About the book, from the publisher:
What happens when a monotheistic, foreign religion needs a space in which to worship in China, a civilisation with a building tradition that has been largely unchanged for several millennia? The story of this extraordinary convergence begins in the 7th century and continues under the Chinese rule of Song and Ming, and the non-Chinese rule of the Mongols and Manchus, each with a different political and religious agenda. The author shows that mosques, and ultimately Islam, have survived in China because the Chinese architectural system, though often unchanging, is adaptable: it can accommodate the religious requirements of Buddhism, Daoism, Confucianism, and Islam.Learn more about China's Early Mosques at the Edinburgh University Press website.
Nancy S. Steinhardt is Professor of East Asian Art and Curator of Chinese Art at the University of Pennsylvania where she has taught since 1982. She received her PhD at Harvard in 1981 where she was a Junior Fellow from 1978-81. Steinhardt taught at Bryn Mawr from 1981-1982. She has broad research interests in the art and architecture of China and China's border regions, particularly problems that result from the interaction between Chinese art and that of peoples to the North, Northeast, and Northwest.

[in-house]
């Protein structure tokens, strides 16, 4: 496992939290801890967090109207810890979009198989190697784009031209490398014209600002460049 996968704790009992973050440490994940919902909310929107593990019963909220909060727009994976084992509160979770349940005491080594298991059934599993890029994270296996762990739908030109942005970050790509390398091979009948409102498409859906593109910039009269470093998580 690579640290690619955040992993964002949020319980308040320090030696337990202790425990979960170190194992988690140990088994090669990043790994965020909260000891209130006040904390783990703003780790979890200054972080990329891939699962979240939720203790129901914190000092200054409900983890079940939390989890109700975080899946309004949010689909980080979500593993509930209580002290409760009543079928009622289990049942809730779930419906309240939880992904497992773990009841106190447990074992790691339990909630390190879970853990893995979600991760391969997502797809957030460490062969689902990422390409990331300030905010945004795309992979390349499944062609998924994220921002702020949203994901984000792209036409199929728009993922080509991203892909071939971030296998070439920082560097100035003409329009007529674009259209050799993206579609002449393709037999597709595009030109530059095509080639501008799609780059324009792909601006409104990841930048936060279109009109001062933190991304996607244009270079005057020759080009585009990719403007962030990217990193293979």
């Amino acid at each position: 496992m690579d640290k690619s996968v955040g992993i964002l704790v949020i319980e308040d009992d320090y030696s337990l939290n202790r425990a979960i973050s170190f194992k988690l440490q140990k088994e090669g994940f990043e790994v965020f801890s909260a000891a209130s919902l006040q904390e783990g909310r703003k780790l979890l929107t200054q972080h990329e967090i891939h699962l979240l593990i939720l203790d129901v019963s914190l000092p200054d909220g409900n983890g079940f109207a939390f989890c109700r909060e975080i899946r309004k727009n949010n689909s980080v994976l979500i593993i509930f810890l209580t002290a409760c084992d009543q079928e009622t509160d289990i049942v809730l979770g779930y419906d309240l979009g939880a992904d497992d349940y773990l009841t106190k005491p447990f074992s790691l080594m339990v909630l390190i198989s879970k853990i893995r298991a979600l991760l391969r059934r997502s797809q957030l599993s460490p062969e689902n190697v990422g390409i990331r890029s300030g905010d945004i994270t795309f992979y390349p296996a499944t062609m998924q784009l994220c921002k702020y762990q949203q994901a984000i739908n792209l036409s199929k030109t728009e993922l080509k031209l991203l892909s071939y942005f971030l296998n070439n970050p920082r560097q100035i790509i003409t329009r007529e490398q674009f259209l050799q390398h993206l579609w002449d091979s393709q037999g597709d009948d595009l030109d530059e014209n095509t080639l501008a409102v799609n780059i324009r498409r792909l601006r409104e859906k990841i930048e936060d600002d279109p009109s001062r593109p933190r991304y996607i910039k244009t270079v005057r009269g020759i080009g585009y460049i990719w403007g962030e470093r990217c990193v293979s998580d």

Steinhardt is author or co-author of Chinese Traditional Architecture (1984), Chinese Imperial City Planning (1990), Liao Architecture (1997), Chinese Architecture (2003), Reader in Traditional Chinese Culture (2005), Chinese Architecture and the Beaux-Arts (2011), Chinese Architecture in an Age of Turmoil, 200-600 (2014), and more than 70 scholarly articles.
The Page 99 Test: China's Early Mosques.